This month’s poll results revealed some very interesting details on what administrators are looking for to support their SQL server environments. Of those polled, 33.6% stated they want SQL configuration settings audited. 22.9% expressed the need for security auditing such as logins and role change events. Another 15.7% stated they desire auditing of data changes. In total, more than 72% require SQL auditing to perform these top-3 purposes. Most of these features and more are found in the NetWrix SQL Server Change Reporter.
For one-third of respondents to indicate configuration settings are their highest priority reveals that SQL servers can suffer harm when their configurations are changed. This can result in loss of data or availability problems. Organizations that rely on SQL to host their most valuable data need these servers to be as stable as possible. This can only be achieved through detailed SQL configuration auditing.
Nearly a quarter of those polled need SQL security auditing. Users and administrators making changes pose a significant risk to the availability and integrity of this data and need their SQL login activity audited. Only detailed login and role auditing can assure an organization that there is a documented trail of information to not only secure this information but also to sustain accountability.
Not surprisingly, SQL data changes followed as an essential SQL auditing feature. SQL schema changes can wreak havoc. Most administrators whose environments rely on SQL can attest that the worst problems strike at the closing of a month or quarter. Not knowing who changed what table, column, view index, or stored procedure where and when can frustrate users and senior management and cost hours of troubleshooting. Having a detailed audit trail of who changed what, when and where, including before and after detail is exactly what NetWrix SQL Server Change Reporter delivers.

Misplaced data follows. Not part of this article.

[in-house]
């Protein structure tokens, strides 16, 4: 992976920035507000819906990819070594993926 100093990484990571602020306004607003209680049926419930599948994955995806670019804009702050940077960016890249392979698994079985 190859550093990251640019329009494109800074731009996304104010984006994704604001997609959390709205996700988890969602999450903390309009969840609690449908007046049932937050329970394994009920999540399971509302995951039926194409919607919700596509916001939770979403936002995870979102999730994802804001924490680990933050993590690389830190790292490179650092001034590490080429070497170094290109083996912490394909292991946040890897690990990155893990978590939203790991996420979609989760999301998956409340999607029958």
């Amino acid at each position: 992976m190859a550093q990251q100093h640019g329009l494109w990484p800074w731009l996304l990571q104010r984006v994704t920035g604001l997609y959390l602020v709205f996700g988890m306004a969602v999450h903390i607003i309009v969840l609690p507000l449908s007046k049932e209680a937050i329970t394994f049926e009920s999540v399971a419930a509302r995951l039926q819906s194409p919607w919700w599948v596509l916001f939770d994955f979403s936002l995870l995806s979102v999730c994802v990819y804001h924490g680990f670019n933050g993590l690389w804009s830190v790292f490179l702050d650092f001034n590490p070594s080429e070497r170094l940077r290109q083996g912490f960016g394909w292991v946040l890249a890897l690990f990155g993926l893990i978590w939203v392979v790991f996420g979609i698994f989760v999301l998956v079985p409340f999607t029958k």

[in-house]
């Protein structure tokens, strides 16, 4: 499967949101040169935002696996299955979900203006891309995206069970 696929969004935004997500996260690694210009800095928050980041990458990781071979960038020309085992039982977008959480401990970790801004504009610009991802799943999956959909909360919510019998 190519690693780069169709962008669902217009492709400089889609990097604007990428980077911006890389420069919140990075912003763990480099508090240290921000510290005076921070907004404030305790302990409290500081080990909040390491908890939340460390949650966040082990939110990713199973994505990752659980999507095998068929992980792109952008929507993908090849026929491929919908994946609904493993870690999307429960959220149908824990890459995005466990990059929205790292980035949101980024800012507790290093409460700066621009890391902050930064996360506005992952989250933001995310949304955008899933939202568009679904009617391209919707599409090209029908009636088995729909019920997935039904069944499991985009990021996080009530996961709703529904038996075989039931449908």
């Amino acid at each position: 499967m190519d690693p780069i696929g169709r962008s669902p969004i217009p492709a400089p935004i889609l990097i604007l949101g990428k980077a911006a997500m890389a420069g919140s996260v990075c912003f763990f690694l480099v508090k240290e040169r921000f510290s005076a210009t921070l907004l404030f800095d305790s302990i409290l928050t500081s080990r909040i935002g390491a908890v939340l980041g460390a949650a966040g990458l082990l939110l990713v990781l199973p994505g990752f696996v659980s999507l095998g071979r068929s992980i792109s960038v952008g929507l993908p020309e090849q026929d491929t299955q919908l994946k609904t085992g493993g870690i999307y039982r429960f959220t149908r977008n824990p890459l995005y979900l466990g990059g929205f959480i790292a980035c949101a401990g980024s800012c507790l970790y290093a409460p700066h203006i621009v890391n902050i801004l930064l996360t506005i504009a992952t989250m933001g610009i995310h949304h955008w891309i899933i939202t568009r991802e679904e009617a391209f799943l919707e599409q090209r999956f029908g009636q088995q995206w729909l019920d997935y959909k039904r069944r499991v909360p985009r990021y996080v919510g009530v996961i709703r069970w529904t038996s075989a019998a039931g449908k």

These top-3 needs reinforce why SQL auditing is critical especially to those organizations that rely on it. Windows natively cannot offer the level of detail provided by the NetWrix SQL Server Change Reporter nor can it store this change information for multiple years to sustain compliance efforts. These reason and more illustrate why so many customers rely on it each day to maintain these mission-critical data stores and protect them from harmful changes. If your environment relies on SQL, you must give SQL Server Change Reporter a try. Best of all, like many of our products, it’s available also as freeware with many powerful features.
How much would your organization suffer if a bad SQL change went undetected? How sensitive is your environment to SQL service interruptions? Please share any thoughts or comments below.